Get ready: Windows 8 is coming. For enterprise software developers, the new Metro interface is likely to be a curiosity, but one which you’ll be facing soon enough. The impact that Windows 8 will have on you and your development team will depend on whether you’re writing desktop software for internal consumption or for outside clients/customers.

Let’s talk about internal software first. If your organization uses Windows desktop/notebook computers, it’s very likely to have a heterogeneous mix. Maybe there’s some Windows 7. Some Windows Vista. Some Windows XP (with die-hard employees refusing to give up their Pentium mini-towers). Perhaps even a few Windows 2000 instances, although that’s increasingly rare.

Unless you work for an organization that will move wholesale to Windows 8, your relationship to the Metro user interface and the new operating system will be best described by two words: “regression testing.” Stay on top of the Windows 8 hubbub, but certainly don’t expend any significant resources to learning the new APIs and coding models.

If your applications are used by external customers, it’s a different story. For competitive reasons, customers will expect applications running on their shiny new Windows 8 touch-screen desktops and tablets to have the Metro user interface. It’s your job to meet those expectations.

Fortunately, on first blush it should be relatively easy to retrofit or wrapper existing Windows applications to play nicely with Metro. If you have a complex application, there does not seem to be a compelling benefit to re-architecting or rewriting your software to use WinRT. The exception would be applications that are very interactive and dependent on the user interface. In any case, it’s critical that applications be able to work with both touch-based Metro and traditional keyboard/mouse environments.

Finally, if you are building Web applications, be aware that Windows 8 will include two separate Internet Explorer experiences. Back to regression testing again: Customers will want to be able to use the Metro browser. Be sure that they don’t feel like second-class citizens.

Windows 8 will be upon us next year, further complicating our desktop development experience. Whether we like it or not, most of us will need to support it. So, let’s get ready.

Stop making the same old mistakes
We’ve been writing about software security flaws for 11 years, and, you know, when it comes to the developer’s role, not much has changed. But it needs to.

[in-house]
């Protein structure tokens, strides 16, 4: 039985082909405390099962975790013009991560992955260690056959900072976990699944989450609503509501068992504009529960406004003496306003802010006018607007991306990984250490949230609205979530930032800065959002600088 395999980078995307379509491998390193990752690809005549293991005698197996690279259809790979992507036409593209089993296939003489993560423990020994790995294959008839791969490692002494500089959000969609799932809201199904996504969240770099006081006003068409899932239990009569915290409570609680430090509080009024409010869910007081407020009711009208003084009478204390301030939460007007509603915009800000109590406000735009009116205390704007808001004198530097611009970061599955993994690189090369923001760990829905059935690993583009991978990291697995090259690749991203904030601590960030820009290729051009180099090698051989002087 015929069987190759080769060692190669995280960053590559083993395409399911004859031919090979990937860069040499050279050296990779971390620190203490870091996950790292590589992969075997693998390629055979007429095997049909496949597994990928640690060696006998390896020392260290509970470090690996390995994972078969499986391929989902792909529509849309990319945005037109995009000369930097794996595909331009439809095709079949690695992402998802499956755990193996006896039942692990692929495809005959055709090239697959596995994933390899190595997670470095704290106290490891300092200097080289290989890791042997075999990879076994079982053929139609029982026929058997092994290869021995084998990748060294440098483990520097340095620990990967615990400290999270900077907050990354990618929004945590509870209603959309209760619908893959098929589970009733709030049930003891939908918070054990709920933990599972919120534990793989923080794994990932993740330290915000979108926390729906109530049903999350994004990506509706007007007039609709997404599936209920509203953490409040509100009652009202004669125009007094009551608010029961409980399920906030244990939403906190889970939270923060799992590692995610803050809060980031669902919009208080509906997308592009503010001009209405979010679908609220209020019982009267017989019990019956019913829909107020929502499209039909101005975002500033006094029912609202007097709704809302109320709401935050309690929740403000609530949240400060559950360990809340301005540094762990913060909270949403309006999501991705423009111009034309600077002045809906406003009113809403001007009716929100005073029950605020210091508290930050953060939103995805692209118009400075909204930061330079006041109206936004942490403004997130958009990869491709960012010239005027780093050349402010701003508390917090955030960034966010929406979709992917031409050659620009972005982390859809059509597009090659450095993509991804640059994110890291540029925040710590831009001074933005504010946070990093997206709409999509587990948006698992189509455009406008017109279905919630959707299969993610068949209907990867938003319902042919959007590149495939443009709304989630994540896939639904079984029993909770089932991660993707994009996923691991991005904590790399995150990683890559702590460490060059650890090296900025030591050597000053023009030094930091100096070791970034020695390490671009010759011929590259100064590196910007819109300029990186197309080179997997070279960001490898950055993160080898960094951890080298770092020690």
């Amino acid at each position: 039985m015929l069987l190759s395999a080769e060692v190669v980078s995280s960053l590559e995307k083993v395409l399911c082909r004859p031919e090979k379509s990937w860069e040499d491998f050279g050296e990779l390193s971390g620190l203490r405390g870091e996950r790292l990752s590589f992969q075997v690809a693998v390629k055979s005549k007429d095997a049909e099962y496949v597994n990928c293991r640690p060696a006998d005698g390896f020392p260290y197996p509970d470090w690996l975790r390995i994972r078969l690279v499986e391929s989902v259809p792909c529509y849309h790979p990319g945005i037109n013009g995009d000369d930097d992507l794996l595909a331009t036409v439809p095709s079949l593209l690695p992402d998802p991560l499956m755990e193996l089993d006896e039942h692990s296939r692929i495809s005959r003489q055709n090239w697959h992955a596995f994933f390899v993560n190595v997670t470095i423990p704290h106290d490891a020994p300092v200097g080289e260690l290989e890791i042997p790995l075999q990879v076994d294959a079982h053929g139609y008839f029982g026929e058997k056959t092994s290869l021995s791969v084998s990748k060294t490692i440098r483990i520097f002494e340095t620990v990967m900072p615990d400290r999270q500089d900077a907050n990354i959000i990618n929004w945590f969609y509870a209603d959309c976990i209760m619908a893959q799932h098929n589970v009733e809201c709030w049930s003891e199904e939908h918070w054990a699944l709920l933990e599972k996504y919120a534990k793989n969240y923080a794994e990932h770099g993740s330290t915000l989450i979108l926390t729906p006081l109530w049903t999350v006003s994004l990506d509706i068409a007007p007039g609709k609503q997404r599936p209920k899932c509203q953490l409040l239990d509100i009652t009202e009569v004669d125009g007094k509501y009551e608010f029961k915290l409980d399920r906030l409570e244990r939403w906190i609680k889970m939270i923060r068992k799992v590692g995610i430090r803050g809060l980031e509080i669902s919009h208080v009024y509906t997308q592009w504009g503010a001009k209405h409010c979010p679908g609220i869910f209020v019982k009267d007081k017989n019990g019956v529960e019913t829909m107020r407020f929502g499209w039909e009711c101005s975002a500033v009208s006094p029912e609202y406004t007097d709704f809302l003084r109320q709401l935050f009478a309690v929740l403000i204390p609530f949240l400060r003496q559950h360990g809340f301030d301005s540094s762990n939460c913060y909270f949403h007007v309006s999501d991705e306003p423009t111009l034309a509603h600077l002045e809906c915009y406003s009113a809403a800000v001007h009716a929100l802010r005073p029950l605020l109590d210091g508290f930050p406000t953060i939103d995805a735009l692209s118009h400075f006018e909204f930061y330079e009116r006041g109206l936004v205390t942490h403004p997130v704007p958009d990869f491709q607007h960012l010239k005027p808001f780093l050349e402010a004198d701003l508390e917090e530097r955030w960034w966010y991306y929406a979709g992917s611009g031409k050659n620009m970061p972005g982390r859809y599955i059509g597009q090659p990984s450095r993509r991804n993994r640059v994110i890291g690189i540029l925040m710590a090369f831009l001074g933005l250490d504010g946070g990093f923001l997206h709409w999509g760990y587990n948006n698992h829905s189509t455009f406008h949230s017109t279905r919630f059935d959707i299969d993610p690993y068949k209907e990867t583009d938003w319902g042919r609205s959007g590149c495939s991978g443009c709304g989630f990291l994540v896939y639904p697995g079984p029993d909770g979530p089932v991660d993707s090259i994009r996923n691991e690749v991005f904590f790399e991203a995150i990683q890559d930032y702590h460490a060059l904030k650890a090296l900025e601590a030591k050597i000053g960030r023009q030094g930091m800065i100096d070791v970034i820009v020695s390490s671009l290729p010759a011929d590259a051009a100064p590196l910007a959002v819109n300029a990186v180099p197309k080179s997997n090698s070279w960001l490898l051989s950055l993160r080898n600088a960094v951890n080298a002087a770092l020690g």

You can rattle off the list of the biggest sources of vulnerabilities. Say them with us: SQL Injection. Cross-site scripting. Insecure direct-object references. Failure to require strong passwords. Parameter reflection. Unchecked buffers. Undiscovered backdoors. Subversion of access control lists. Improper sharing of trust relationships. Flaws in cryptographic implementation. Failure to authenticate. The list goes on.

While certainly there are new vectors for attacks, such as mobile apps or rich Web 2.0 applications, the basics haven’t changed. Yet study after study, analyst after analyst, say that developers are making the same mistakes they made in 2000. That they made in 1990. And earlier.

What will it take for software development managers to create a culture of code quality that includes secure programming practices? We can’t claim that managers are unaware, or that executives are unaware, or that programmers and testers are unaware. These are known issues, and the proper security practices are also known.

Certainly one solution is automated testing. There are many vendors who will happily sell you static analysis tools, and if you’re not using analyzers, you should be, either commercial offerings or open-source tools. Equally, there are many who believe that the best way to enforce the use of those tools is to build them into the code check-in process. It’s hard to argue with the effectiveness of that; programmers, like all other humans, can make mistakes. Automation can help ensure that most coding errors are caught.

Automation isn’t the only answer, at least not automated testing. The real challenge is to teach, inspire, wheedle and cajole programmers to make sure that the errors aren’t introduced into their code in the first place. (If someone is a poor writer, you don’t improve their skills by adding spell-check software, after all.) Testing software is a safety net, not a substitute for an awareness of secure programming practices—and a culture that prizes getting it right in the IDE.

One suggestion is to combine carrots and automation. Develop motivational programs to reward programmers for coding things right the first time. Think about those signs you see in industrial workplaces: “XX Days Without an Accident.”

What if you posted signs saying “XX Days Without a Coded Security Vulnerability,” reviewed every caught vulnerability in a staff meeting, and celebrated milestones? When coupled with check-in-based automated static analysis, positive motivation may do the trick.

We’ve known about these software problems for years. We’ve put up with them for years, trusting static analysis tools and good fortune to save us from disaster. If you want more secure software, change the culture.